Anatomically based treatments for obstructive sleep apnoea (OSA) such as CPAP and mandibular advancement splints (MAS) often do not completely resolve OSA or are poorly tolerated with non-compliance in a significant proportion of patients. In the case of CPAP, the gold standard of OSA treatment, 46-83% of patients have been reported to not adhere to treatment . Compliance from MAS is higher but reduction of AHI is less and side effects including craniofacial changes can occur [2-4].
This has resulted in interest in treatments that address physiological traits that are found to contribute to instability of breathing control during night time breathing such as hypersensitivity of the chemoreflex (loop gain), poor responsiveness of upper airway dilating muscles and low arousal threshold during sleep [5, 6].
Breathing retraining that improves efficiency and control of daytime breathing might also impact on breathing and airway stability at night and influence some or all of the physiological traits known to contribute to sleep apnoea, particularly in the case of patients with minimal anatomical risk factors.
There can be a bi-directional relationship between daytime and night time breathing. Individuals with severe daytime dysfunctional breathing can maintain abnormal breathing control at night . There is also evidence that some individual with OSA who have unstable ventilatory control at night maintain unstable breathing when awake .
Breathing exercises and activities that involve high levels of breathing control can improve daytime breathing control and functionality, and might also improve night time breathing and sleep apnea. Research has shown that a diverse variety of breathing retraining approaches improve sleep apnoea measures or clinically significant symptoms e.g. Buteyko method, inspiratory resistance training and diaphragmatic breathing. There is also a reduced incidence of sleep apnea with intensive and regular participation in activities that require high levels of breath control e.g. singing and playing wind instruments.
The research suggests that improvements are due to a range of factors such as improved muscle tone of the upper airway, better respiratory muscle strength, improved neuroplasticity of breathing control, increased nightime oxygen levels, correction of hyperventilation/dysfunctional breathing and improved autonomic nervous system function.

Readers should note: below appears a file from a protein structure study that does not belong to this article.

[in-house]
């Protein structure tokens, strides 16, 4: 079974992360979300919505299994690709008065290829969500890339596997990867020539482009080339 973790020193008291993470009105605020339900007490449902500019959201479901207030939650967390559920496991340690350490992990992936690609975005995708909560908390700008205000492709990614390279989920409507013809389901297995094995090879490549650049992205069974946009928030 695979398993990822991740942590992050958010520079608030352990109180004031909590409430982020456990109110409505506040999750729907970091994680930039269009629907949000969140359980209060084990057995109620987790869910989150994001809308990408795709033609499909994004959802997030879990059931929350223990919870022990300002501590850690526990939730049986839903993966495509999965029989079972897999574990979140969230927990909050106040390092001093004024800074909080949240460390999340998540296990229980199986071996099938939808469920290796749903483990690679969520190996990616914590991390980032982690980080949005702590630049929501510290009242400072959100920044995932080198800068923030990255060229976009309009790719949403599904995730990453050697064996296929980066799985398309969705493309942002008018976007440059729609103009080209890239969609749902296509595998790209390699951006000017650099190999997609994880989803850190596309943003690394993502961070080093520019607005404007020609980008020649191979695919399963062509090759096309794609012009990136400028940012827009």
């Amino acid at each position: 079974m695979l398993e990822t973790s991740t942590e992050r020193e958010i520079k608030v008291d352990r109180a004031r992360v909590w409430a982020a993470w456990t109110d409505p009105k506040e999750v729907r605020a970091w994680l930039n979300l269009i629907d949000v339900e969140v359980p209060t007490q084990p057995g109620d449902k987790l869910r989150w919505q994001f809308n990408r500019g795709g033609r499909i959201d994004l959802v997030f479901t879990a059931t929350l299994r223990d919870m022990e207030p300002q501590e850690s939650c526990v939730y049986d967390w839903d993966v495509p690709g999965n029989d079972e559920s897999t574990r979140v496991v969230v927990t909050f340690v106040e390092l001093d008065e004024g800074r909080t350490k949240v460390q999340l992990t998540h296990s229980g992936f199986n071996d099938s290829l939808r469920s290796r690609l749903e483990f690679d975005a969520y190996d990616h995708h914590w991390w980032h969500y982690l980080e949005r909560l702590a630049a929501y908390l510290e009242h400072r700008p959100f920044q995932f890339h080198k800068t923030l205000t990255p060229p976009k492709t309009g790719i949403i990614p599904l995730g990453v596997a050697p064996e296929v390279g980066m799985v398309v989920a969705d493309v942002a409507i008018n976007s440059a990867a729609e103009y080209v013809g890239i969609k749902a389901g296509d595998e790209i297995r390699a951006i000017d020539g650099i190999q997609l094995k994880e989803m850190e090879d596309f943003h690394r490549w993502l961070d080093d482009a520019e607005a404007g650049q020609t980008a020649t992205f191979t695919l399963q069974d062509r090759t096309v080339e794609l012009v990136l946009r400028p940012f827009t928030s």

Good results are dependent on patient selection and appropriately targeted and individualised treatment.
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- Doff, M.H., et al., Oral appliance versus continuous positive airway pressure in obstructive sleep apnea syndrome: a 2-year follow-up. Sleep, 2013. 36(9): p. 1289-96.
- Tsuda, H., et al., Craniofacial changes after 2 years of nasal continuous positive airway pressure use in patients with obstructive sleep apnea. Chest, 2010. 138(4): p. 870-4.
- Battagel, J.M. and B. Kotecha, Dental side-effects of mandibular advancement splint wear in patients who snore. Clin Otolaryngol, 2005. 30(2): p. 149-56.
- Eckert, D.J., Phenotypic approaches to obstructive sleep apnoea–new pathways for targeted therapy. Sleep medicine reviews, 2016.
- Edwards, B.A., et al., Acetazolamide improves loop gain but not the other physiological traits causing obstructive sleep apnoea. J Physiol, 2012. 590(5): p. 1199-211.
- Lowe, S., et al., Idiopathic hyperventilation (IHV) during wakefulness and sleepAm Rev Respir Crit Care Med, 2001.
- Messineo, L., et al., Breath-holding as a means to estimate the loop gain contribution to obstructive sleep apnoea. J Physiol, 2018.